working people. What do you say to that? I think you've got a long way


to go. What will become clear, and this is a challenge for the Labour


Party to make sure we filled the space as much, but as Brexit becomes


a reality, and many of people in Manchester or the North of England


who voted for Britain to leave the EU, will still feel disaffected,


even once we have left the European Union... Will they look to Ukip


rather than Labour? I don't think so. Many of the concerns they have


about their changing communities, loss of control, private rented


sector, taking hold, the loss of the high streets, Ukip with their


free-market agenda, to privatise the NHS, will do nothing to secure those


communities. I think Paul, I wish him well, he's a good Northerner,


but I think he will fall foul of the fact he's got nothing to say to


communities like mine in Manchester, once we get over this Brexit issue.


Respond to that. I think we will... What's your benchmark going to be?


You've got a Labour Party led by a guy who seems to be obsessed with


the issues that swirl around the Islington dinner party, climate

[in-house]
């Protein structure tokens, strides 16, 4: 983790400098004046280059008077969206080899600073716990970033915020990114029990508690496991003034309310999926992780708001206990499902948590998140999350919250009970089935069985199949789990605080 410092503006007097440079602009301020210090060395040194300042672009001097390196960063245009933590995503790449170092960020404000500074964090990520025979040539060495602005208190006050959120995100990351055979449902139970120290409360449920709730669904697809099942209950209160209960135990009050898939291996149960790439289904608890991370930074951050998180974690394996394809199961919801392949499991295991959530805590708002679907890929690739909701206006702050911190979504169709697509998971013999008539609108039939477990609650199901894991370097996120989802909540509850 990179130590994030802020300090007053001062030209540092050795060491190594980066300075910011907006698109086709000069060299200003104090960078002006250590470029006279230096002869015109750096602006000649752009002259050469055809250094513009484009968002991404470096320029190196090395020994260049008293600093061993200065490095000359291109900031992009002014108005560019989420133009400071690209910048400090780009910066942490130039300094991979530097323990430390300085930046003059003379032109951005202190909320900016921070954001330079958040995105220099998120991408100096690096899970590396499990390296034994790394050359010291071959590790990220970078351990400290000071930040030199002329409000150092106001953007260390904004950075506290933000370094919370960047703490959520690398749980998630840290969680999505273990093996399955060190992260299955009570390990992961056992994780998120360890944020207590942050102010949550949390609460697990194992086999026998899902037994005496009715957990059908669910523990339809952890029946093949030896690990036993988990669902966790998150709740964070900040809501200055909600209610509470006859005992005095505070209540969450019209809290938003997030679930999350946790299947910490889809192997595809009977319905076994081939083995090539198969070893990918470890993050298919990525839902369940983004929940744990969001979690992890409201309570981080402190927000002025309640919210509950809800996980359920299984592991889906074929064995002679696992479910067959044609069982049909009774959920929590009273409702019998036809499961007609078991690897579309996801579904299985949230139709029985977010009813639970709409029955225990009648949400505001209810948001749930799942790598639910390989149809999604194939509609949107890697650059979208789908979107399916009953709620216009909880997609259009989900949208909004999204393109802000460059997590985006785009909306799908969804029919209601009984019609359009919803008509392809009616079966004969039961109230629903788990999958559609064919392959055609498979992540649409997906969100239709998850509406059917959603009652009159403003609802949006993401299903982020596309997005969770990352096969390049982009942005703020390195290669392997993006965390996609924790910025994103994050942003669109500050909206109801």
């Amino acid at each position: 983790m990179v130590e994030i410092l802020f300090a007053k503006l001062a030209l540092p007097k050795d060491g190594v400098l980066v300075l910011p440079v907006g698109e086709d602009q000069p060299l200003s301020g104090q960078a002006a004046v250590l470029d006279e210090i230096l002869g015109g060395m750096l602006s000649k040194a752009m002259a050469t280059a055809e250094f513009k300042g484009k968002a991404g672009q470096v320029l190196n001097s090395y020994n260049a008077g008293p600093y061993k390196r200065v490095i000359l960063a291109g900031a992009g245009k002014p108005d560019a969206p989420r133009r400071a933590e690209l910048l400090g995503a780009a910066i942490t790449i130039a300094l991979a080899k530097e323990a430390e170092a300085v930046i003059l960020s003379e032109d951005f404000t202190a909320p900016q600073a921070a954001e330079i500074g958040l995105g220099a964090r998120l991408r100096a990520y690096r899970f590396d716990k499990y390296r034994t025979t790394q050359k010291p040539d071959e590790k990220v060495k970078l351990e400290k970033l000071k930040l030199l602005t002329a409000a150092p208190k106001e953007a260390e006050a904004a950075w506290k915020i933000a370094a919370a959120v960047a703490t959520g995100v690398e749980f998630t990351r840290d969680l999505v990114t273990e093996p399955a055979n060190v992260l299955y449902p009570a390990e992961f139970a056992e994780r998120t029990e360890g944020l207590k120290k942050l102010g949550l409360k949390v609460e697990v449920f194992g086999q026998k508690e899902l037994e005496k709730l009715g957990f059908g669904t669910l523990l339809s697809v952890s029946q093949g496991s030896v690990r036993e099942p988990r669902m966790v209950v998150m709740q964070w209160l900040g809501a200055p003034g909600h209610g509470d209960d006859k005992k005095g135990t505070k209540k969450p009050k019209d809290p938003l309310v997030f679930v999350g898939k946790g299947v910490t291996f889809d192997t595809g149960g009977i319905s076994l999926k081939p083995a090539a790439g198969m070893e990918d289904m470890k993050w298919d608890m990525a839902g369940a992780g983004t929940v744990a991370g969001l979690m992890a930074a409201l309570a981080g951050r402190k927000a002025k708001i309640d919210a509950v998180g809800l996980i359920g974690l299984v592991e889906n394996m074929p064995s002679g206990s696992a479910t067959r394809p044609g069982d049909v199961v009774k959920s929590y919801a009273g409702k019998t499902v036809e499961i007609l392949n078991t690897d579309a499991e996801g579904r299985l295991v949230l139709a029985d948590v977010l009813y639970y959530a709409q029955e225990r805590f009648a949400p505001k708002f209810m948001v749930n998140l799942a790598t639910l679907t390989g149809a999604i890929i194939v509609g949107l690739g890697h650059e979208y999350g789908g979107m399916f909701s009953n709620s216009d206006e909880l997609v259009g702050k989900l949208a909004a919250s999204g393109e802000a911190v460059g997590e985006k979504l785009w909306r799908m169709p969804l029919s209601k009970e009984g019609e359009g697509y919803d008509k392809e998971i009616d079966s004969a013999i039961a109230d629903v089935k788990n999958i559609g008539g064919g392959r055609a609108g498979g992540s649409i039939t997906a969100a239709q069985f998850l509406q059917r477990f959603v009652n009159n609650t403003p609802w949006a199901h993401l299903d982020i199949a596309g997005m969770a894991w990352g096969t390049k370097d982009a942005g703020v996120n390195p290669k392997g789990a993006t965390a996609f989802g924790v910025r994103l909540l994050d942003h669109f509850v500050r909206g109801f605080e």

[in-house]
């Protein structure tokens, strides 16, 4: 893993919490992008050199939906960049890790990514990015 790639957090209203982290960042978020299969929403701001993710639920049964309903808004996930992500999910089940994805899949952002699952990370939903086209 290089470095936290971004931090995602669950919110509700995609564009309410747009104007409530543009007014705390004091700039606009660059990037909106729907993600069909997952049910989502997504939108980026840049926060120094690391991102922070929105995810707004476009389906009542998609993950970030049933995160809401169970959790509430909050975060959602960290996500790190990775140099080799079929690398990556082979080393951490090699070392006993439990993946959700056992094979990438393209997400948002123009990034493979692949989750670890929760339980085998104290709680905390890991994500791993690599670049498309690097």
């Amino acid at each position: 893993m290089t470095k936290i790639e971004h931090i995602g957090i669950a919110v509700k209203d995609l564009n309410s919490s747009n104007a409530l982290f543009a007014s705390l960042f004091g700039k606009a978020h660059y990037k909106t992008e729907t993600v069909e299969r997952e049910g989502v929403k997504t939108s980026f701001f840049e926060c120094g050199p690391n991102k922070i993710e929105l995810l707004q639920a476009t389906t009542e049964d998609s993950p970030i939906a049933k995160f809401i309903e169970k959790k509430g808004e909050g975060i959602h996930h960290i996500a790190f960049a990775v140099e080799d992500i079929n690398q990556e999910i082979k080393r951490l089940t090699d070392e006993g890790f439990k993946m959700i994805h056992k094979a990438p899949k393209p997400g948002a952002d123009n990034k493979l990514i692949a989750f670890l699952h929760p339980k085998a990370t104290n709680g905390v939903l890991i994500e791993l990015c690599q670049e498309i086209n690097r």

change, fair trade, Palestine and all that stuff. These don't matter


to people in your constituency or my constituency. Does he have a point?


In my constituency... There's definitely some truth to that,


that's part of the reason we're having the conversations within the


Labour Party that we are having. My constituency seat a strong labour


council in Manchester, Renaissance in parts of the North, but they want


to see that spreading further. They want to see their communities


flourishing once again and not in decline. I think strong Labour


voices in the North will offer that not Paul. There are big elections


this year in Europe, will you be campaigning alongside Marine Le Pen?


We will not be involved in any foreign elections. There will be no


campaigning alongside Marine Le Pen? She has said there's not a heads


breadth of difference between what you thinks and what the National


front things, let's be truthful. You're not going to go there? I'm


focused on council elections in this country. What about your MEPs? They


won't be there. They won't have any campaigning alongside? It's not


going to happen. So you are going to tell them? Yes. Thank you very much.


So Westminster gets back down to business